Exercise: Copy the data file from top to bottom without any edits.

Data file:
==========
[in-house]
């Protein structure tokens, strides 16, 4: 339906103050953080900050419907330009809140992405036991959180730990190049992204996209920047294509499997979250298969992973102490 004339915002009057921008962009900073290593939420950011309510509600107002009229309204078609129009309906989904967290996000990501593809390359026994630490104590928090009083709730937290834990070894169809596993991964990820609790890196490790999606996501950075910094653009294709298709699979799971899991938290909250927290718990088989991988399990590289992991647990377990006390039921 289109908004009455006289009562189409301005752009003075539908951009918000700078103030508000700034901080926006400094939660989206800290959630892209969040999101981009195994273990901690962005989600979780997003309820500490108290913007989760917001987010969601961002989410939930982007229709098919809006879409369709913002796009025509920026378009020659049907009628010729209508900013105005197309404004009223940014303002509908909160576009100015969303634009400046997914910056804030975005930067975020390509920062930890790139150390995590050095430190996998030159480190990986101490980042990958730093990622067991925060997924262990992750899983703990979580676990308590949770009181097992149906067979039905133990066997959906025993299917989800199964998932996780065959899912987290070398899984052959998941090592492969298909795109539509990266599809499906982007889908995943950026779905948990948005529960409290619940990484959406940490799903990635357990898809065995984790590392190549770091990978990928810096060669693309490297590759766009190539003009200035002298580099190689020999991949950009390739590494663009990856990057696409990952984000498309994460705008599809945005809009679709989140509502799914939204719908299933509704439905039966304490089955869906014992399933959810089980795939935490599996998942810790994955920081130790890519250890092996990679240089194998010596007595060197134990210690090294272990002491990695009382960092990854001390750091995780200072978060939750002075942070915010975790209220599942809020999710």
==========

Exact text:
[in-house]
């Protein structure tokens, strides 16, 4: 339906103050953080900050419907330009809140992405036991959180730990190049992204996209920047294509499997979250298969992973102490 004339915002009057921008962009900073290593939420950011309510509600107002009229309204078609129009309906989904967290996000990501593809390359026994630490104590928090009083709730937290834990070894169809596993991964990820609790890196490790999606996501950075910094653009294709298709699979799971899991938290909250927290718990088989991988399990590289992991647990377990006390039921 289109908004009455006289009562189409301005752009003075539908951009918000700078103030508000700034901080926006400094939660989206800290959630892209969040999101981009195994273990901690962005989600979780997003309820500490108290913007989760917001987010969601961002989410939930982007229709098919809006879409369709913002796009025509920026378009020659049907009628010729209508900013105005197309404004009223940014303002509908909160576009100015969303634009400046997914910056804030975005930067975020390509920062930890790139150390995590050095430190996998030159480190990986101490980042990958730093990622067991925060997924262990992750899983703990979580676990308590949770009181097992149906067979039905133990066997959906025993299917989800199964998932996780065959899912987290070398899984052959998941090592492969298909795109539509990266599809499906982007889908995943950026779905948990948005529960409290619940990484959406940490799903990635357990898809065995984790590392190549770091990978990928810096060669693309490297590759766009190539003009200035002298580099190689020999991949950009390739590494663009990856990057696409990952984000498309994460705008599809945005809009679709989140509502799914939204719908299933509704439905039966304490089955869906014992399933959810089980795939935490599996998942810790994955920081130790890519250890092996990679240089194998010596007595060197134990210690090294272990002491990695009382960092990854001390750091995780200072978060939750002075942070915010975790209220599942809020999710």